2. Setting goals ensures employees are working toward a shared vision

It can be frustrating to find out that individual employees have been devoting time to projects that work toward seemingly different objectives. How can you avoid this issue? By setting goals at both the macro and micro levels. This can help ensure everyone is aligned and help you understand when it may be necessary to give feedback that can get workers back on track.

3. Setting goals can help keep everyone accountable

Once you set a goal, the next step is to start evaluating whether you’re making progress. Instead of gauging general effort, you can start asking employees specific questions about meeting milestones. This can help ensure that they aren’t just working, but are moving toward a specific outcome.

4. Setting goals can help you quantify success

Without setting goals, there’s no real way to identify when a project is complete. To avoid needlessly prolonging something and risking burnout, you can use goals that will clearly define success—as well as indicate how far you’ve come and how far you have to go to achieve them.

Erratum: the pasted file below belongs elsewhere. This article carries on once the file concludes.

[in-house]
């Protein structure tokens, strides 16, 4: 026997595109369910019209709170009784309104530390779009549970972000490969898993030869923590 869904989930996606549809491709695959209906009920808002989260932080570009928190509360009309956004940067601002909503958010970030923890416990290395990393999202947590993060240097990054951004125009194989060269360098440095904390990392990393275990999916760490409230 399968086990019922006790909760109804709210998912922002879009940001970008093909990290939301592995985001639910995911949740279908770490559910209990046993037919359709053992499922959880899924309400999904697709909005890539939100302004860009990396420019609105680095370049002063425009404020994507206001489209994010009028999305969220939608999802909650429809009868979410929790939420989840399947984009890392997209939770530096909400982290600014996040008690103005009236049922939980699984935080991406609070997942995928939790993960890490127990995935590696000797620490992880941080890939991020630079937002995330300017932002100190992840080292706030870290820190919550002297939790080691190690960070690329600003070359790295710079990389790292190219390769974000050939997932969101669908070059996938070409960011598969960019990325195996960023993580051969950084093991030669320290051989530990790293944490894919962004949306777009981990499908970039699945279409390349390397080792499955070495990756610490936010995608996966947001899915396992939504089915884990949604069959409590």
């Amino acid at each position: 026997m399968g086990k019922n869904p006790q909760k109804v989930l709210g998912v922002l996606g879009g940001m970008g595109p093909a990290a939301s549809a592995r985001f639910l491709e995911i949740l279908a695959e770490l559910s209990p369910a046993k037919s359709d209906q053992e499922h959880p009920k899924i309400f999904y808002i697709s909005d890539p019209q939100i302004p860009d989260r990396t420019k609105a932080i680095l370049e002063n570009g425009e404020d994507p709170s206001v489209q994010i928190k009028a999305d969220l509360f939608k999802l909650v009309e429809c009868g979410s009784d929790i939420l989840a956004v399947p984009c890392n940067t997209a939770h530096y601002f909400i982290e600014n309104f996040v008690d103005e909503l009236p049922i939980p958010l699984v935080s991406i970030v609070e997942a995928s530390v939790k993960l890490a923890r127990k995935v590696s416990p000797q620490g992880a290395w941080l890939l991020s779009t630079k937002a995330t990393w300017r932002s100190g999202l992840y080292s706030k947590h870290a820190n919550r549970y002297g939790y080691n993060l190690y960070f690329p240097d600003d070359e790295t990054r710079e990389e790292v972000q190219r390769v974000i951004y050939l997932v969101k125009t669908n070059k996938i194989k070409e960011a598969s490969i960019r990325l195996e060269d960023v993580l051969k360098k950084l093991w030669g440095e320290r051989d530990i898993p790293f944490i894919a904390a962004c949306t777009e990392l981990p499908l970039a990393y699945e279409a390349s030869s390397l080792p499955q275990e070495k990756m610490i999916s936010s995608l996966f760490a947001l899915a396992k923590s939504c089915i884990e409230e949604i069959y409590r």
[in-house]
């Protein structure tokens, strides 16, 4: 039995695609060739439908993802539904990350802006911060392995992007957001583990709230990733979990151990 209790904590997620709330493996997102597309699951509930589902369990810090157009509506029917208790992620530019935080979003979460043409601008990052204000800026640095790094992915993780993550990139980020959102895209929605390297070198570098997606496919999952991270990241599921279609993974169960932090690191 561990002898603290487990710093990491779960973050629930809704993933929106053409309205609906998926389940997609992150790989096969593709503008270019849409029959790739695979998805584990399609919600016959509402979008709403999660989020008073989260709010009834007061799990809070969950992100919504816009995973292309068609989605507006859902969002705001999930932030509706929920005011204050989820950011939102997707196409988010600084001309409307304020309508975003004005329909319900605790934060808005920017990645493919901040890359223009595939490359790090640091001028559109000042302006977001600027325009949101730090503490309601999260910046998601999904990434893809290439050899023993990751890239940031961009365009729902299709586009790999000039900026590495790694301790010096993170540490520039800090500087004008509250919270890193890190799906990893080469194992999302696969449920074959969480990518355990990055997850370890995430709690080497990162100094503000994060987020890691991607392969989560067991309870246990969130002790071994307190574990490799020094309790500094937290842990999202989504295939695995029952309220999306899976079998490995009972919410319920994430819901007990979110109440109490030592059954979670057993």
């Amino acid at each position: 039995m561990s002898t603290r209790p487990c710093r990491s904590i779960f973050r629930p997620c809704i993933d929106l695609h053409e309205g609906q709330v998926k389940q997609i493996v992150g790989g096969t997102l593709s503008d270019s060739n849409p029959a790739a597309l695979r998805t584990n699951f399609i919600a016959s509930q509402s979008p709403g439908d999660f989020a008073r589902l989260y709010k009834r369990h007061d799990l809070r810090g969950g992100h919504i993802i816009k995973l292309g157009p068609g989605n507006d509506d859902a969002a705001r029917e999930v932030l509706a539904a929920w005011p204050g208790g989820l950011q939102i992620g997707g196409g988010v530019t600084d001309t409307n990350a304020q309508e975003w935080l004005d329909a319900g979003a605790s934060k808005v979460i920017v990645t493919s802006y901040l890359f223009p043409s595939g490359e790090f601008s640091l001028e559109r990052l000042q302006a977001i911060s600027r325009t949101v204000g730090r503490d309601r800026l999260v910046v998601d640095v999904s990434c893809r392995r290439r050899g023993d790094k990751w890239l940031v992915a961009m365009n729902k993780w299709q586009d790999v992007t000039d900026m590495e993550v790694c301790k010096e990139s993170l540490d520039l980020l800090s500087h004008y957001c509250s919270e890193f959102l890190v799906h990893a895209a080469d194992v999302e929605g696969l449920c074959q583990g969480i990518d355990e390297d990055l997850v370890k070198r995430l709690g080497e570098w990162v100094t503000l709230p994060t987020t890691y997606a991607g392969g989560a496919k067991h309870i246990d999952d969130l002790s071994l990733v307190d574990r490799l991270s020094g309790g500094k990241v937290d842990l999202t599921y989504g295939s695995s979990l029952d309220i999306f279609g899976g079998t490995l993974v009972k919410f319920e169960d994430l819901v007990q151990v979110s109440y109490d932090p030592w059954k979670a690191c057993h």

5. Meeting goals can help employees feel more fulfilled

It’s hard to beat the satisfaction you feel by meeting goals — even small ones. This sense of fulfillment can make the work you do seem more meaningful. It can also bolster your overall employee satisfaction and retention rate, because tracking goal progress can help employees better understand how their efforts impact the entire organization. They’ll likely feel more valued. That could mean you’ll experience fewer hiring-related costs in the future.

How to set effective goals for organizational success

Think back to goals you've set in the past. Which ones were successful? There’s a good chance they included a few key ingredients. You’ve likely heard of the acronym S.M.A.R.T. before. Abraham further breaks down the meaning in UMass Global’s webinar, but here are the basics of what all goals should be using this framework: